Trackers, Hardback
5 out of 5 (1 rating)


A housewife running from years of domestic abuse. A bodyguard hired to escort a smuggled rhinoceros. A group of Islamic terrorists based in a quiet residential street.

A secret government agency threatened with amalgamation within a bigger department.

A retired policeman trying to get used to his new career in the private sector. Each of these strands of a brilliant narrative is populated with superbly-drawn characters, and woven into a stunningly exciting drama by the undisputed king of South African suspense fiction.

Not only a heart-pounding thriller, but also a love story and a fabulous kaleidoscopic picture of South African society, this is the finest novel yet from an author whose reputation is growing all around the world.


  • Format: Hardback
  • Pages: 496 pages, Two-page map
  • Publisher: Hodder & Stoughton General Division
  • Publication Date:
  • Category: Thriller / suspense
  • ISBN: 9781444723656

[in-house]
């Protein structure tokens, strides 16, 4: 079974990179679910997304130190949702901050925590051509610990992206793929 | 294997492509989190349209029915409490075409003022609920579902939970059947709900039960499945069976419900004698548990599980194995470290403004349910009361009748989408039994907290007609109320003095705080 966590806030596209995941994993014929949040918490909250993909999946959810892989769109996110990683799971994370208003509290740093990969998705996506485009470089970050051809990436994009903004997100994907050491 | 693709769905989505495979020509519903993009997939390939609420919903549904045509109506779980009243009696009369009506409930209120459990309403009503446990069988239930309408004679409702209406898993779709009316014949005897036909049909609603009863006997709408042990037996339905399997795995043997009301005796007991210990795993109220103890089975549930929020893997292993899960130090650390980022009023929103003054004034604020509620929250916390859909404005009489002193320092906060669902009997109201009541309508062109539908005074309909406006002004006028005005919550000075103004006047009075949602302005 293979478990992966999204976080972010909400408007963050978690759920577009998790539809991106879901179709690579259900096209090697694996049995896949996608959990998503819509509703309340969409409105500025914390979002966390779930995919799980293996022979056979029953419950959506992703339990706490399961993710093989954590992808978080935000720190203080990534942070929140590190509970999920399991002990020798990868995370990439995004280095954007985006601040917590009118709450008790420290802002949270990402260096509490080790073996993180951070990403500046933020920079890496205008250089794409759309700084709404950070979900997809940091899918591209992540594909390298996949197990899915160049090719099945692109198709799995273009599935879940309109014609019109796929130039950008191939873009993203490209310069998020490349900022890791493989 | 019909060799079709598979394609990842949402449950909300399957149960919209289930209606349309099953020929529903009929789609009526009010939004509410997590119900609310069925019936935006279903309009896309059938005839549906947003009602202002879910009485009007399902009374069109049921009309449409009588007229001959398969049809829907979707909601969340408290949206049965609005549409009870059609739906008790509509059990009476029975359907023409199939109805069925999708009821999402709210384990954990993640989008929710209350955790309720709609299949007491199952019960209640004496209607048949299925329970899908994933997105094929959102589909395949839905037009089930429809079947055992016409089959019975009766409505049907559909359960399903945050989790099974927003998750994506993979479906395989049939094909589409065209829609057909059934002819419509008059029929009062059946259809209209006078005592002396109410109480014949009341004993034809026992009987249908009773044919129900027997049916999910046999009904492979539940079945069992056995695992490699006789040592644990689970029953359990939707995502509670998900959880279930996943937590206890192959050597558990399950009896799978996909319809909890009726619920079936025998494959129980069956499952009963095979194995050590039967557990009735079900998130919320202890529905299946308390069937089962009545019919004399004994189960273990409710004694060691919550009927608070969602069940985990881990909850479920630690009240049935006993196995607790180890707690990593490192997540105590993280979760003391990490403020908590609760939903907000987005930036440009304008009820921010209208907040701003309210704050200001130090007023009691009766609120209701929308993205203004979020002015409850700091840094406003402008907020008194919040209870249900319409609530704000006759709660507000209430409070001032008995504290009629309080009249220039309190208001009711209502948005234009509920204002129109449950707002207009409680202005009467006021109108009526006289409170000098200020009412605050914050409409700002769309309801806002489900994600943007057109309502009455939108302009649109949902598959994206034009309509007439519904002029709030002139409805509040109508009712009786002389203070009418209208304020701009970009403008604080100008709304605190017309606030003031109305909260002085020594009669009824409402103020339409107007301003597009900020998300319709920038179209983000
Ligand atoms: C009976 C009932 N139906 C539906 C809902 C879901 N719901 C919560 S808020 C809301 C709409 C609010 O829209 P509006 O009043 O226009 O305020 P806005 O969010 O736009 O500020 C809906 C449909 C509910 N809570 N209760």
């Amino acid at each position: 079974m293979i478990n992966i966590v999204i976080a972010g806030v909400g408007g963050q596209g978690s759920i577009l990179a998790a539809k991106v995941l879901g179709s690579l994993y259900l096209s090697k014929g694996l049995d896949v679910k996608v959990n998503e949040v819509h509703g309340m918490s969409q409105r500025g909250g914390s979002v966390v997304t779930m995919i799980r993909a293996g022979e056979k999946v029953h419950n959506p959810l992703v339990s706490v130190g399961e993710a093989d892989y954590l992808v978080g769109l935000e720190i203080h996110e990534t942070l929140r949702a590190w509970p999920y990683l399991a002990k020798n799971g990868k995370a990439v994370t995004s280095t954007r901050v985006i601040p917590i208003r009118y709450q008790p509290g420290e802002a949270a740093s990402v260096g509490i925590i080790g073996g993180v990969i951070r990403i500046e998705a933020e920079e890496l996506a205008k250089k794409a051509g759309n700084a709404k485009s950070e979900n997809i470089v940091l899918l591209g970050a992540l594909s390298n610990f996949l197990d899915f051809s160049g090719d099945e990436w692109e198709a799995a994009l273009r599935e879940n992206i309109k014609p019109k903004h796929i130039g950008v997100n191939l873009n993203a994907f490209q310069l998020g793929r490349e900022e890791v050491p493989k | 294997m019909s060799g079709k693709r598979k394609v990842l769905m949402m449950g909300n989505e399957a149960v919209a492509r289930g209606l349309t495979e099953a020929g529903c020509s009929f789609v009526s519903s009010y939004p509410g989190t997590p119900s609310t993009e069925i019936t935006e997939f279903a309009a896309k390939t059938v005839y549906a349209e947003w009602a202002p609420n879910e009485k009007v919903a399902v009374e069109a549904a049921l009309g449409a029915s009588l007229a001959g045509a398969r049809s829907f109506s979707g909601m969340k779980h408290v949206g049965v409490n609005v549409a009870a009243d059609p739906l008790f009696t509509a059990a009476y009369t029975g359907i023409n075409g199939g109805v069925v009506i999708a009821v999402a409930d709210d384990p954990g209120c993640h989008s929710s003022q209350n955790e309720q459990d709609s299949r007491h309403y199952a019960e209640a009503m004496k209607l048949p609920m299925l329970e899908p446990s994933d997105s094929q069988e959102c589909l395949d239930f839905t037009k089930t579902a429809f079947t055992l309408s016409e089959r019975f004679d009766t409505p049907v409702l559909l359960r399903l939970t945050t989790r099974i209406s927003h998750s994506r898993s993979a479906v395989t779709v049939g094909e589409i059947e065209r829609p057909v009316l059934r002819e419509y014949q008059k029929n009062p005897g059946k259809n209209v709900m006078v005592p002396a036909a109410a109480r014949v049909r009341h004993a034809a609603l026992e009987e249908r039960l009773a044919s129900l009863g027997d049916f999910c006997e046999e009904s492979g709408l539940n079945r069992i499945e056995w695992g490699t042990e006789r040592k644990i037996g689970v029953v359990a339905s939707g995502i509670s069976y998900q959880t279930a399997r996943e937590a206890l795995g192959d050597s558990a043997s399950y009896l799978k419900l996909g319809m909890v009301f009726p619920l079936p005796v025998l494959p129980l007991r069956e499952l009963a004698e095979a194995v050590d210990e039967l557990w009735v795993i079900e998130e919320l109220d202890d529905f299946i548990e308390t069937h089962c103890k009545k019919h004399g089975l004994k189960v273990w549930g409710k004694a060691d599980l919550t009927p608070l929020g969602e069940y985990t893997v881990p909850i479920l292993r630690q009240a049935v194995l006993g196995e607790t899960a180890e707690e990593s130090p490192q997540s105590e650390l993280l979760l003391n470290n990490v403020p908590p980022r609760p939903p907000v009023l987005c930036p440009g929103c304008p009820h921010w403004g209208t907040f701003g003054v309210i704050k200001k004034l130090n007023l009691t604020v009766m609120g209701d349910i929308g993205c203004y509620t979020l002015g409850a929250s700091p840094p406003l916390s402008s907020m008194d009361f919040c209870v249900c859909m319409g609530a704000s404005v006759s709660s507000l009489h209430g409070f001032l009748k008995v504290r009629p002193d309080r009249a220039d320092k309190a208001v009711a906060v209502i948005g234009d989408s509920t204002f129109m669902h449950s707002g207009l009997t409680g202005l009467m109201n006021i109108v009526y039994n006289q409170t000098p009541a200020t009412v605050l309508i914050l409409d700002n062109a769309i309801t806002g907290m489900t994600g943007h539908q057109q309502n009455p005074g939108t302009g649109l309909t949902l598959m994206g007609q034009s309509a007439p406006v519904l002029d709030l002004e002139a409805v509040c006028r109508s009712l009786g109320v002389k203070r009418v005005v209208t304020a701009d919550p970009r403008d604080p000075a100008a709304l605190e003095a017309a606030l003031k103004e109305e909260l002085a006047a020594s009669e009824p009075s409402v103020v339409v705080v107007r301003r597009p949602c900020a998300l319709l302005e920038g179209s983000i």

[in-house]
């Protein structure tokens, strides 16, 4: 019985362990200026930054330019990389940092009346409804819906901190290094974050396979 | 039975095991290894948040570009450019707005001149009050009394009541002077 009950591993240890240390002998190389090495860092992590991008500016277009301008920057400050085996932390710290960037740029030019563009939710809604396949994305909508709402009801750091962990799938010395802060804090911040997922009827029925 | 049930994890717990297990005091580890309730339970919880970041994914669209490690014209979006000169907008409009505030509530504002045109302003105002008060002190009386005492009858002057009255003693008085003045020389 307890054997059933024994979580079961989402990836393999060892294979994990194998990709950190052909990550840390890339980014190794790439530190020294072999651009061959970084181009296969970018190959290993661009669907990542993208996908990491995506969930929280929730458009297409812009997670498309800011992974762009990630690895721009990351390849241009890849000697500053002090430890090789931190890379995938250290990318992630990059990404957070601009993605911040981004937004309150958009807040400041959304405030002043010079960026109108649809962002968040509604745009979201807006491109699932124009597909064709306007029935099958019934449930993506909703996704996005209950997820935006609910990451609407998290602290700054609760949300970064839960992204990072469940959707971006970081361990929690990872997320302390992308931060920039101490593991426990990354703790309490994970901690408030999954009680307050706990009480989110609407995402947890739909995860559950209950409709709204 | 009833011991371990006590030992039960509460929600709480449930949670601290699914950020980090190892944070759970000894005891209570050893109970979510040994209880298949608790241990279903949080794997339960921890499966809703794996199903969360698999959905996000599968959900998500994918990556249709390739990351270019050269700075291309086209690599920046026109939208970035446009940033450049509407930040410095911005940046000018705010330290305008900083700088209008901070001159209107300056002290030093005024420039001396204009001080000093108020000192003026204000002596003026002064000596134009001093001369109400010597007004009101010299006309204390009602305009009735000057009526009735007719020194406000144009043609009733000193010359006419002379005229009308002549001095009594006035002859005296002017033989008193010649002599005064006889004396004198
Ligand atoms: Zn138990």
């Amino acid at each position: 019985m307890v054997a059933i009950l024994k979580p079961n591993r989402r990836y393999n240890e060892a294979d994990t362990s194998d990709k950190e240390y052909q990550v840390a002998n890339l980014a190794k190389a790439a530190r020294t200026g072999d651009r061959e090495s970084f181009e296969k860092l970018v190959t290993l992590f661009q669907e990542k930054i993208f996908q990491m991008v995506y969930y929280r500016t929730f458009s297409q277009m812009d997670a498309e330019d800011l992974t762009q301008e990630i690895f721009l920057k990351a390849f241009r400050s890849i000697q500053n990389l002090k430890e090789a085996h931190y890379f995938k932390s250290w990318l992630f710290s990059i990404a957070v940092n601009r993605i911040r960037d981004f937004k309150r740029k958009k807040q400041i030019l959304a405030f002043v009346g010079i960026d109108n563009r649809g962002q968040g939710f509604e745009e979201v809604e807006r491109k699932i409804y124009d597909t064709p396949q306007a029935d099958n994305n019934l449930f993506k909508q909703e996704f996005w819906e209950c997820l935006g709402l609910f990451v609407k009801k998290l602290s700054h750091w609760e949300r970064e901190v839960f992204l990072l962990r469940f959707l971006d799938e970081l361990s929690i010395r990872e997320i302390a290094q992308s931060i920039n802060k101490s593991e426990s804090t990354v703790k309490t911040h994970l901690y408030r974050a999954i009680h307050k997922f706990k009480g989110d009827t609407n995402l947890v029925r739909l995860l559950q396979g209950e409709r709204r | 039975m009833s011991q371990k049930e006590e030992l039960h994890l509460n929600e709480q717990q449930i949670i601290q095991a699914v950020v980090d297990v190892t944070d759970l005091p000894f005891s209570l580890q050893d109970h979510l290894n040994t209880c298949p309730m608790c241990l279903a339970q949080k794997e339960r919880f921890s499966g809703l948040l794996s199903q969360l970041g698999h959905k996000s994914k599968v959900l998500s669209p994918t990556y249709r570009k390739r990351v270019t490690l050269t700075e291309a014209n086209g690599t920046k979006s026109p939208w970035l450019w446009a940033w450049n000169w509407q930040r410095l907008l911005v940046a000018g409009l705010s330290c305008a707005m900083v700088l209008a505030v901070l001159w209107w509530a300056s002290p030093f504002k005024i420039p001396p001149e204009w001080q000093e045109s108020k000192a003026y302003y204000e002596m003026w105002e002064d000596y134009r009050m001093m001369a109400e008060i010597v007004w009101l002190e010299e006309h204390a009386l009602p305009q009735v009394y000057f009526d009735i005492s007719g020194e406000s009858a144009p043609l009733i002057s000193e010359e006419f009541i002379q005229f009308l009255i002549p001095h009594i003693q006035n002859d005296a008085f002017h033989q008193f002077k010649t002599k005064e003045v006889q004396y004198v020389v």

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I found TRACKERS a challenging book to read but all my "problems" are probably minor when you consider what Deon Meyer has attempted to do, and succeeded in doing. The book's length and structure create complexity.Another reviewer talks about the roller coaster ride you get when the novel presents a series of seemingly disconnected events that involve rhino smuggling, gang warfare, the FIFA soccer tournament and Al-Qaeda threats, and then get muddled up with intelligence gathering. The reader knows that somehow all of these things must jell together and it is almost with a sigh of relief that you welcome a familiar face, Mat Joubert, Bennie Griessel's boss in earlier books. You just know if anyone can get you out of this mental mess, then Mat can.The novel is set in a South Africa that has "gone wrong". Mat Joubert for example has resigned from a police force that he feels has lost its way, where he has become an insignificant and ineffective cog, but he comes to realise his new job is no better. But when he was inside, the last two, three years, another kind of loss had slowly overcome him –a disillusionment, a disappointment, a powerlessness, a realisation of potential leaking away, possibilities lost. He, who had been so positive to begin with, who believed the police service could get better, could adapt to the new challenges, new realities. He had supported the ideal wholeheartedly and enthusiastically, the ideal of a SAPS which reflected the population demographic, which deployed affirmative action to cancel out old injustices, which transformed to a proud, effective, modern instrument of government. Only to see how it was slowly poisoned by politics and good intentions and haste and stupidity. And, in the end, by greed and corruption. And when he spoke up, when he warned and advised and pleaded, they marginalised him, pushed him out of the pack, made it clear that they no longer had any use for him. A lifetime’s work. For nothing. No, no, he mustn’t think like that. Take the case of Milla Strachan, a housewife, once trained as a journalist, but on the sidelines with home duties for twenty years. Gets a job with a government agency that assembles "intelligence" reports. Those who employ her have an agenda in their recruitment - they really want people who won't ask questions, despite the important nature of their work. “You do realise, we are all rejects,” said Jessica the Goddess as she poured more red wine, her words fuzzy from the alcohol. “All those questions you answered during the interviews, all the psycho-babble like ‘are you an ambitious person?’, it’s all bullshit. All they wanted to know was, are you a reject. They like that. A lost cause, an outsider. Damaged goods, well isolated.”And as a result their reports become misinformation. Those at the writing level often see connections but their incompetent managers jump to the wrong conclusions and innocent people are credited with traitorous intent and become the target of surveillance and expensive "operations".There's a lot to think about in TRACKERS. It is as if Deon Meyer has all these ideas boiling inside him - things he must write about - but only an annual book to do it in. This gives TRACKERS a voice that goes beyond crime fiction.

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